Tuesday, November 26, 2013

Healthy Holiday Recipes to Enjoy Preparing With Your Senior

The winter holidays are a joyous time of year, filled with friends, family, and gratitude. However, delicious meals are also a major part of the holiday season, and can pack a serious caloric punch if you’re not careful. Part of care for elderly people includes encouraging them to eat a healthy, nutritious diet. If you want to enjoy time in the kitchen during Thanksgiving with your elderly loved one but are looking to lighten up your menu, consider incorporating these recipes:

New Year’s soup

This soup contains plenty of fiber so it will keep you feeling full, without the calories of cream-based options. This is ideal for good senior health, as the fat and calories in cream-based soups can become problematic. The chili powder contains capsaicin, which helps to jumpstart your metabolism. This is an ideal appetizer option if you’re looking for a soup that tastes great and is healthy too. It’s made using fire-roasted tomatoes, chickpeas, garlic, chili powder, lime juice, and cilantro, all in a vegetable or chicken broth base. Simply puree the tomatoes, chickpeas, and garlic, and then bring the ingredients to a boil with the broth and chili powder.

Recipe from: http://www.doctoroz.com/videos/dr-oz-belly-blasting-new-year-soup

Oil-based Parmesan turkey with walnut gravy

Senior care professionals explain that this tasty dish will become the perfect holiday entrée for you and your elderly loved one to prepare together. It has a nutty flavor that makes it rich and tasty, without any added salt or oil. With only nine ingredients, the meal is easy to make, thus taking the stress out of holiday meal preparation.

Recipe from: http://www.cookinglight.com/entertaining/holidays-occasions/easy-holiday-recipes-00412000085844/page5.html

White bean and pumpkin bisque

For a lighter version of a cream-based soup, this is the recipe to try. Use canned pumpkin for richness and white beans for substance and protein, and you end up with a flavorful starter that everyone will love. You can make the soup a few days in advance, thus lessening the burden that falls on your elderly loved one and you as you try to prepare for company.

Recipe from: http://www.cookinglight.com/entertaining/holidays-occasions/easy-holiday-recipes-00412000085844/page9.html

Cranberry orange relish

Cranberry sauce can be filled with sugar and calories, making it an unhealthy choice for a Thanksgiving side. If you want the flavor without the poor nutritional value, try making this relish. It’s got bright colors and just the right amount of sweetness, making it the perfect complement to turkey and other trimmings. Plus, you can make it up to three days in advance.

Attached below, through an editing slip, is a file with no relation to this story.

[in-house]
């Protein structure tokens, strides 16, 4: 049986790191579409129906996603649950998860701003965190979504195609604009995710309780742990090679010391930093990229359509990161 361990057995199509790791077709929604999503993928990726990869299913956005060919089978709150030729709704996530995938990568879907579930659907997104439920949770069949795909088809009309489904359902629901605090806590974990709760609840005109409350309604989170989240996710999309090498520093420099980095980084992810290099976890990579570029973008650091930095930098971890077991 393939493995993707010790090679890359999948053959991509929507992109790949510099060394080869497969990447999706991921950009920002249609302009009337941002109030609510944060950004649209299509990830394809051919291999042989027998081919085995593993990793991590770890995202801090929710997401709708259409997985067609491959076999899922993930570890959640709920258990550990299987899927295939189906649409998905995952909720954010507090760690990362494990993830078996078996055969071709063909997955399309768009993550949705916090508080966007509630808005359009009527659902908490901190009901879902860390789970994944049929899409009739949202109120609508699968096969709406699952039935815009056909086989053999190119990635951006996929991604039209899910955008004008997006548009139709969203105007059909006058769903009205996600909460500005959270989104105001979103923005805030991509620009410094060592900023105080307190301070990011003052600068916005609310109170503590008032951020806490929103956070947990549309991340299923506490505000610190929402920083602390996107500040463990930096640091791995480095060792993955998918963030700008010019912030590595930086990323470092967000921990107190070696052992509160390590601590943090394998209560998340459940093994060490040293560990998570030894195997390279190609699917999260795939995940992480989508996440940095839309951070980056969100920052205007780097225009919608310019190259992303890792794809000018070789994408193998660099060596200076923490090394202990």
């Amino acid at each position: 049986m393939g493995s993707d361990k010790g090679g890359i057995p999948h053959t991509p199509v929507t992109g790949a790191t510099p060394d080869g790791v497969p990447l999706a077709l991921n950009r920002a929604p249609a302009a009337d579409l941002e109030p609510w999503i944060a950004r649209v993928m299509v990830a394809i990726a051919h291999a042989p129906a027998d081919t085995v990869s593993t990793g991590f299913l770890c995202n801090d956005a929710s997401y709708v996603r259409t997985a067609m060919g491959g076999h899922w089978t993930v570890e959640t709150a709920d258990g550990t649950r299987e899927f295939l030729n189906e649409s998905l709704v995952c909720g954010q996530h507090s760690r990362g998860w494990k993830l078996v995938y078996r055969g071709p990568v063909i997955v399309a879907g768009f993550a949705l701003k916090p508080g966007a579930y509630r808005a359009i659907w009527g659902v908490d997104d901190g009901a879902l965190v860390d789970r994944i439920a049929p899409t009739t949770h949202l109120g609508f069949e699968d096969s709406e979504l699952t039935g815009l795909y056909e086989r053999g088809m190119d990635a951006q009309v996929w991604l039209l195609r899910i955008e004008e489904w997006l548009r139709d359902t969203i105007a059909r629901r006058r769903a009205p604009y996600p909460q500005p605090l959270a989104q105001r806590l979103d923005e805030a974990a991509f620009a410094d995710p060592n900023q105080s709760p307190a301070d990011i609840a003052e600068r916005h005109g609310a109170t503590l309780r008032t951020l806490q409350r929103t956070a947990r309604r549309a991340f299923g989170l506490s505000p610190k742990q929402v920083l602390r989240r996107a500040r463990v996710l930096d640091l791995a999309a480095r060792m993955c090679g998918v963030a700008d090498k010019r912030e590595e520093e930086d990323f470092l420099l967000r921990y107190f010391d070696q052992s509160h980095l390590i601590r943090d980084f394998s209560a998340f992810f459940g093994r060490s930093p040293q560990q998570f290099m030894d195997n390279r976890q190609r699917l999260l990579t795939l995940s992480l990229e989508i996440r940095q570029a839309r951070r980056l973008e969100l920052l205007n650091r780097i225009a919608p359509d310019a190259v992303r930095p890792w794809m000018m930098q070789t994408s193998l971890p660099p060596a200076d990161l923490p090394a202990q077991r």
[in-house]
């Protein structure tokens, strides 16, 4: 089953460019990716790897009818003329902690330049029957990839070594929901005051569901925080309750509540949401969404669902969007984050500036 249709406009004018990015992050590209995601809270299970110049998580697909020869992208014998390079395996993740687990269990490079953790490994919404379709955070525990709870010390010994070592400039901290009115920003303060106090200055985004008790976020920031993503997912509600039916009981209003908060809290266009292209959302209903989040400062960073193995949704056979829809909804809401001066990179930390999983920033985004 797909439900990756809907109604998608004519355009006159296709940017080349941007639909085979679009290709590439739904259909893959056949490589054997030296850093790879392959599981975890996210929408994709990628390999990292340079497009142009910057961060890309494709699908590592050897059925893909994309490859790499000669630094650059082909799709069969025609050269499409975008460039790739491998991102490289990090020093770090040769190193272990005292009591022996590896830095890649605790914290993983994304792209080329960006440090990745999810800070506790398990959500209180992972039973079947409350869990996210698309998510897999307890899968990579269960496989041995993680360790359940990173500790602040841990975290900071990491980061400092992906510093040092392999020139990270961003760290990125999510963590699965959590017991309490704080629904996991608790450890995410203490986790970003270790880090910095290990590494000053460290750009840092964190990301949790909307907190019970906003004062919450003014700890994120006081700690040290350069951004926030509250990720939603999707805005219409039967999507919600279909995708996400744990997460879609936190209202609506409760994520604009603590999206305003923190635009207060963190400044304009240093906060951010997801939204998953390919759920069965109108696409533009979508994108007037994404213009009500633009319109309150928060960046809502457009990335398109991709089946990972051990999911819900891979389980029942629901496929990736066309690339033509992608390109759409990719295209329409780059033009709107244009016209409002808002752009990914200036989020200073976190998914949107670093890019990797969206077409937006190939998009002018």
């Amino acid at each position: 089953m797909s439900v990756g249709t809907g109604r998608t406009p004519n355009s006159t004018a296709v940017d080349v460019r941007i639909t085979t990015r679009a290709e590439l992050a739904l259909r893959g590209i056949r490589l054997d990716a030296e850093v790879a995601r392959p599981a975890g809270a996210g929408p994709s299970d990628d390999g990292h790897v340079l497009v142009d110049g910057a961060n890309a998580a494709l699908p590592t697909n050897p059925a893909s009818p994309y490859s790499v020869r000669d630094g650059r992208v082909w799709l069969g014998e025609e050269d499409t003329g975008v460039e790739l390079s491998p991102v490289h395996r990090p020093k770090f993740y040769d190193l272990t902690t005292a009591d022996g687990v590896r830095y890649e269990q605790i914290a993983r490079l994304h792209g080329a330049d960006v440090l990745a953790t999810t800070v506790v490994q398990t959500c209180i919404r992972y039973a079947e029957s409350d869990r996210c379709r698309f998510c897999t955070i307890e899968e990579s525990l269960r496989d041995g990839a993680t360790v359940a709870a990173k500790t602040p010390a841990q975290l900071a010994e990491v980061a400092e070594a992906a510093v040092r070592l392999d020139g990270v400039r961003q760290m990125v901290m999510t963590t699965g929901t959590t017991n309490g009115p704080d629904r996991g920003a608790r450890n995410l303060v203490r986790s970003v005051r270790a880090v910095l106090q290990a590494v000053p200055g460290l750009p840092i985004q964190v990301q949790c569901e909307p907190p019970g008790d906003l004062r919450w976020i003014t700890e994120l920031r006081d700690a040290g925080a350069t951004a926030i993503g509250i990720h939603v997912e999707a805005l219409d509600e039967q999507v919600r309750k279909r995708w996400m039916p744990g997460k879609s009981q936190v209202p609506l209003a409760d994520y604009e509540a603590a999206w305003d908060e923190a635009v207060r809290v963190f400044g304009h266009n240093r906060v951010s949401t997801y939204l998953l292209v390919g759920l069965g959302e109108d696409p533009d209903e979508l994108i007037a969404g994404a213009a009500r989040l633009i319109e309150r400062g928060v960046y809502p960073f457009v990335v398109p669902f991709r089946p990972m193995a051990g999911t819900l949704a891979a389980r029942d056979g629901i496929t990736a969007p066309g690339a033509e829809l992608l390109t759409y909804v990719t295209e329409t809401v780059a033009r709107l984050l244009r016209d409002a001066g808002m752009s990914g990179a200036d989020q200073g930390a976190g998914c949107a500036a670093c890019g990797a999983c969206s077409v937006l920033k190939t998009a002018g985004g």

Recipe from: http://www.cookinglight.com/entertaining/holidays-occasions/easy-holiday-recipes-00412000085844/page13.html

There is no need to pig out on unhealthy treats over the course of the holidays. Together, you and your senior can make dishes that are as healthy as they are tasty.

Friday, November 22, 2013

How to Trace Your Ancestry with Your Senior

Every family should understand where they came from. This helps to build appreciation and shape that family’s plan for the future. If you’ve never really sat down to talk with your senior about your ancestors, home care professionals explain that doing so is often a thrilling and enlightening way to spend the day. Home care, Chapel Hill, providers assert that there is a number of different ways to trace your heritage with an elderly loved one.

Talk with them about their past

Your senior is a great (and often underutilized) resource when it comes to family history. Most elderly individuals love to share stories about their childhood with their children and grandchildren. The next time you’re curious about your ancestry, sit down with your senior and ask them a few questions. You may even consider recording the answers so that future generations can listen to their words and hear their voice. You can ask your elderly loved one about anything, including where they grew up, what their parents were like, and what daily life was like when they were younger.

Chronicle photographs

It’s common for a family to have boxes of old photographs floating around. If this is the case in your home, take some time to sort through these pictures and then organize and display them in a beautiful way. Instead of letting shots of relatives from generations past just sit idly in a box, arrange them in a way that makes sense so others can enjoy it. That way, whenever someone in the family is feeling curious about their heritage, they can simply look through these books and get a better understanding of what their relatives were like.

Use free resources online

Fortunately with the Internet, it’s easier than ever to trace your roots. There is a number of popular sites that offer useful (and often free) resources that can help you find out more about those who came before you. Some of these sites include:

  • Ancestry.com
  • Familylink
  • Genealogy.com

Plug your information into these sites and you may be surprised about what you learn. Additionally, eldercare providers explain that seniors and their families can rely on the U.S. government’s National Archives database, which allows you to use census data, immigration forms, military documents, and other materials to track your relatives.

Thursday, November 21, 2013

Understanding the Diverse and Essential Function of Senior Care Professionals